You may be a hard worker who graduated at the top of your class. You may be an asset to any organization that employs you. Even so, you may still, at times, sound immature or unprofessional at work. Because in the workplace (as in life) we are judged not only for the action items we can efficiently accomplish, but by how we speak and present ourselves.
Our word choices matter, and even if you’re not spouting anything overtly offensive, small slip-ups can leave a lasting impression. If you don’t want to run the risk of sounding inexperienced or unprofessional in the office, here are some words and phrases to avoid.
Filler words: While we all lean on the occasional “like,” “you know,” and “um,” over-reliance on filler words can make us sound inarticulate at best, and incompetent at worst. (We could all use help with this, to be honest. The average speaker uses five filler words per minute. Here’s how to break the habit.)
Business jargon: Some business jargon like “synergy,” “low-hanging fruit,” and “core competency” may be inescapable in certain corporate environments. (Give 110% if you must, but please stop “opening the kimono.” It’s weird.)
Kind of/sort of/I guess/just: We use these type of “hedging words,” according to speech trainer and author John Bowe, “to seem reasonable, approachable or the opposite of bossy.” But not only are they distracting, they also convey a lack of clarity and self-assurance.
Making jokes about your mother-in-law, the bar last night, or excusing your sloppiness by blaming your travel schedule or binge-watching Ozark is not a good look. Save the stand-up for open mic night.
Whatever: Is there a more immature word than whatever, the backbone of the American high schooler’s lexicon of malaise? Watch using this casual form of half-acquiescence, along with its teenage-sounding brethren: Literally, totally, and random.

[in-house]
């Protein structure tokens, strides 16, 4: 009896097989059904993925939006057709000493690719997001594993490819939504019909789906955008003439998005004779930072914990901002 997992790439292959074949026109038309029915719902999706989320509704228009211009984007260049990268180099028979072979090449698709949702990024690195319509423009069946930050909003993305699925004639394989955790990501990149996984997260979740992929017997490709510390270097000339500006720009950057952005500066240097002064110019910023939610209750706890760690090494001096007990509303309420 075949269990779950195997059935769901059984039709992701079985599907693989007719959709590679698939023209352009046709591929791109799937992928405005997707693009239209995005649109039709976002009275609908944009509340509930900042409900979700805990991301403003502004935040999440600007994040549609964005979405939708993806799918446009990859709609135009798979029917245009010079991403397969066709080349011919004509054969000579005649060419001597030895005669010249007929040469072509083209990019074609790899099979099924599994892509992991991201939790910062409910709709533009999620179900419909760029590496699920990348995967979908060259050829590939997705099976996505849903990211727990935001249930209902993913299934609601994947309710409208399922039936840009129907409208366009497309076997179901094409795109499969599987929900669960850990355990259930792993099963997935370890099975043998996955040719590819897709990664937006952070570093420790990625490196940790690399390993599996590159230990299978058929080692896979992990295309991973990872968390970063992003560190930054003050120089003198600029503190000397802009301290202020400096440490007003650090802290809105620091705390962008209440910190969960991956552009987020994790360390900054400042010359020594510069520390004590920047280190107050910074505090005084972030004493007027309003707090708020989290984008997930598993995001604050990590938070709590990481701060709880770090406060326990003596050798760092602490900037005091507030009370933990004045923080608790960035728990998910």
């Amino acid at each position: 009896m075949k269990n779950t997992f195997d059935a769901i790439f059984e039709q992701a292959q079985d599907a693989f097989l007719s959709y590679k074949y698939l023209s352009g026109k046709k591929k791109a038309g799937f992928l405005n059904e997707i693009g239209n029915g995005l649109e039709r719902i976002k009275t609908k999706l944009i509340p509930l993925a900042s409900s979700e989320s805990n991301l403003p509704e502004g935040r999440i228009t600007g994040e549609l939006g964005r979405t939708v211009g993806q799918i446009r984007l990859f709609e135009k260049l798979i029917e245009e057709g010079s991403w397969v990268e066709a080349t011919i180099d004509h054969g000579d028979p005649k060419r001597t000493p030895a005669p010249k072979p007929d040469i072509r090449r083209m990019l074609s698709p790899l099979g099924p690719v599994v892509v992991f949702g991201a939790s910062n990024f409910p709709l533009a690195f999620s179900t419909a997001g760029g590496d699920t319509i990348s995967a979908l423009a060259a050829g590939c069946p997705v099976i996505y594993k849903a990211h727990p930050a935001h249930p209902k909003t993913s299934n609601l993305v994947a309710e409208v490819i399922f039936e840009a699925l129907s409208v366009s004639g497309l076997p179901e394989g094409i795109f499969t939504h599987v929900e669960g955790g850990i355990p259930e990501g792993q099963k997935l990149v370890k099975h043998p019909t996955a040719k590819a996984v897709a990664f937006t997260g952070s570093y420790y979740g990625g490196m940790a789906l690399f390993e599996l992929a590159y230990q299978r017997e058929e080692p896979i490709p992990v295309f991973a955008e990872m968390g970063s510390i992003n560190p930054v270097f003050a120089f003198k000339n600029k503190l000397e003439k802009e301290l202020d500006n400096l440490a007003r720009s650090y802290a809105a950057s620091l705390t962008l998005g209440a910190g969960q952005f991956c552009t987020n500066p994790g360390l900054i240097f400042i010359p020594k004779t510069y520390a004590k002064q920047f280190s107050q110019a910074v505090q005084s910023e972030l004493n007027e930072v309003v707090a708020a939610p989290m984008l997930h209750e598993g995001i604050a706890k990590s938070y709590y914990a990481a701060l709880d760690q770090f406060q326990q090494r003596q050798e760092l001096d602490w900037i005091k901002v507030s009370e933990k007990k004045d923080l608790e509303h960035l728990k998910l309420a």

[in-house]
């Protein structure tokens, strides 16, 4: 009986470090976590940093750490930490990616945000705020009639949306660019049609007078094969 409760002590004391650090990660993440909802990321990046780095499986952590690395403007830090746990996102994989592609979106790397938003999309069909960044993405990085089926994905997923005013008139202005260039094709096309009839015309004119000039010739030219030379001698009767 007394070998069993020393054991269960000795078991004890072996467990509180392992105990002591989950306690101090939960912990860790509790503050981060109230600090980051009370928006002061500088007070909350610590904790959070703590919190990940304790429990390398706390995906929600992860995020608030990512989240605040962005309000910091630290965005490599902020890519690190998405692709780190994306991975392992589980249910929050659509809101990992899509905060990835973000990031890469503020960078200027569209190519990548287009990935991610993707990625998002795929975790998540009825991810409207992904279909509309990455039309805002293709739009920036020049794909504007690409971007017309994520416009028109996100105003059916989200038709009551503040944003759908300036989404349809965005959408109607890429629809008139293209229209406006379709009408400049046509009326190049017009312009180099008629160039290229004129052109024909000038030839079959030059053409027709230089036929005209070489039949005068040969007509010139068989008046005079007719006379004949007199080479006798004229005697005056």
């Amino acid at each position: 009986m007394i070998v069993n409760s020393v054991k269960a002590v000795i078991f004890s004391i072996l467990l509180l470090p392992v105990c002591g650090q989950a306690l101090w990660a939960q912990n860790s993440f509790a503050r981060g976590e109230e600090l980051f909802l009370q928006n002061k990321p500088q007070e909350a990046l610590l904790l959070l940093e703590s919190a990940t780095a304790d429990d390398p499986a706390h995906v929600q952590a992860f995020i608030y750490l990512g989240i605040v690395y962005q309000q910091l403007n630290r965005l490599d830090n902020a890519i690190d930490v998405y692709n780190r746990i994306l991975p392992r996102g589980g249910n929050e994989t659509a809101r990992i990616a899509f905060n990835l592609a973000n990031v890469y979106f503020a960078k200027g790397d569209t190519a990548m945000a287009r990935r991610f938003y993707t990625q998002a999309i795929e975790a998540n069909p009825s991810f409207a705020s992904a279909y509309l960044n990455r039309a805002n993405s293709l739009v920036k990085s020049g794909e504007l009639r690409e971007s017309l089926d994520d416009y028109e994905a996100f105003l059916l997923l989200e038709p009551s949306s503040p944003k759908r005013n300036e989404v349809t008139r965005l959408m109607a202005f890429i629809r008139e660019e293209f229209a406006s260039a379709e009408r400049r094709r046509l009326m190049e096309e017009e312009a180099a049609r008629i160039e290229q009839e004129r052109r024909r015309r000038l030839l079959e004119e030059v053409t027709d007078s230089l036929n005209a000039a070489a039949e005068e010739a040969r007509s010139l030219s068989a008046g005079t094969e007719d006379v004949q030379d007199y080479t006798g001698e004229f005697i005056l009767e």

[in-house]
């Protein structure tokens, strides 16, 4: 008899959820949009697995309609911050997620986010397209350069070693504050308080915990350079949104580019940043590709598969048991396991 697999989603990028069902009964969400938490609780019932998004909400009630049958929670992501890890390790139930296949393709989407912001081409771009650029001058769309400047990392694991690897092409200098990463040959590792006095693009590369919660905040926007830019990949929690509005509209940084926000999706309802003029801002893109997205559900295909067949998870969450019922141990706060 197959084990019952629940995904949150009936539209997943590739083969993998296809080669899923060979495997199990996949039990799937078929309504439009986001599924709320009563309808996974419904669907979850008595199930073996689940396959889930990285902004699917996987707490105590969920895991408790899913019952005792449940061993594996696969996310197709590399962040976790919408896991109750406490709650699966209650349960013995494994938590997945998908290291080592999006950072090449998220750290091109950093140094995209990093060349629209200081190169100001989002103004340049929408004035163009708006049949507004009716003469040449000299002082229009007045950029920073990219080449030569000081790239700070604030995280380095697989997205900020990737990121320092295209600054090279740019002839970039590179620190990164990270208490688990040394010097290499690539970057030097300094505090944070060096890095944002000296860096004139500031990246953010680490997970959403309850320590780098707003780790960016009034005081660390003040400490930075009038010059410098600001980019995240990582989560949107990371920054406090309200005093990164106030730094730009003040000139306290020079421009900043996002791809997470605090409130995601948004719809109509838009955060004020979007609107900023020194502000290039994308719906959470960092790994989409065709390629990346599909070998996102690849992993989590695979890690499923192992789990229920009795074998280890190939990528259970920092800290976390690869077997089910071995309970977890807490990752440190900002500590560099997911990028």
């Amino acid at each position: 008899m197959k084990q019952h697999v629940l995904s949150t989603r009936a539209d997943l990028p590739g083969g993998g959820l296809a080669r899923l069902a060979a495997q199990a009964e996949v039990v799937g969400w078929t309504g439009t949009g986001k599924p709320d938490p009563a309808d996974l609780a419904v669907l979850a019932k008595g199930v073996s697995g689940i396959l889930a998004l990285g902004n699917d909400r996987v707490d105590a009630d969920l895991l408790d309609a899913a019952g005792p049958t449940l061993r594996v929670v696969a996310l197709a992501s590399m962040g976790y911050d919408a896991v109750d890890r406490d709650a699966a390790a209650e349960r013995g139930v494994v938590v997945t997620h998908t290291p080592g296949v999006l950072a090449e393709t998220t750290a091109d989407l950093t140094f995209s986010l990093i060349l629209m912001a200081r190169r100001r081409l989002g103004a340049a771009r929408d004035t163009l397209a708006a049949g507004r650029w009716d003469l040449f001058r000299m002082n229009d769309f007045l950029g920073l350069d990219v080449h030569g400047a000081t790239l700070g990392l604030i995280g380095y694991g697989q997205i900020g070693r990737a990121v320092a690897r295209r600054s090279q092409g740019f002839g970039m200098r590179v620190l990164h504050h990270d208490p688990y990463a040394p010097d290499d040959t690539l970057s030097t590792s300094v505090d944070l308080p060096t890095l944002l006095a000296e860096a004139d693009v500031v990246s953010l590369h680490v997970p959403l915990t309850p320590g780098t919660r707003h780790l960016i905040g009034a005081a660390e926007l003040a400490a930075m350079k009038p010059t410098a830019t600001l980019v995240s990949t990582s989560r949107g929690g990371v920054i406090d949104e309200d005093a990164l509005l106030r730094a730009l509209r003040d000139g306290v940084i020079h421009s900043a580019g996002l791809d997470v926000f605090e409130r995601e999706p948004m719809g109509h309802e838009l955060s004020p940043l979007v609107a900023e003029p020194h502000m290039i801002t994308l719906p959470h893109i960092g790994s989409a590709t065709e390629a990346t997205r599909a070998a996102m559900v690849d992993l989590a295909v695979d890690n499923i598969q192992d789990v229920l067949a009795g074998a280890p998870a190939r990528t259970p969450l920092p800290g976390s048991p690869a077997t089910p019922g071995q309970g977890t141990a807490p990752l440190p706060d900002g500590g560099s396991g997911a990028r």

No worries/Not a problem: While admittedly not a huge offender, watch using these two phrases constantly in lieu of “you’re welcome.” They can sound overly casual, and imply the person who said just thank you was worried, or the thing they asked for was borderline problematic.
Referring to everyone as “you guys”: As accepted as it has become to refer to a group of men and women as “you guys,” the term guys means men. (Consider the alternatives: All, Everyone, Team, Friends, Folks.)
It is what it is: And what is it, exactly? That would be helpful to know because this statement means nothing.
Profanity: This is a one-way ticket to the figurative timeout corner of your employer’s mind.
That sucks: It does.
Daniel Buck is a teacher and a senior visiting fellow at the Fordham Institute. His writing can be found at Time Plus News, City Journal, and Quillette.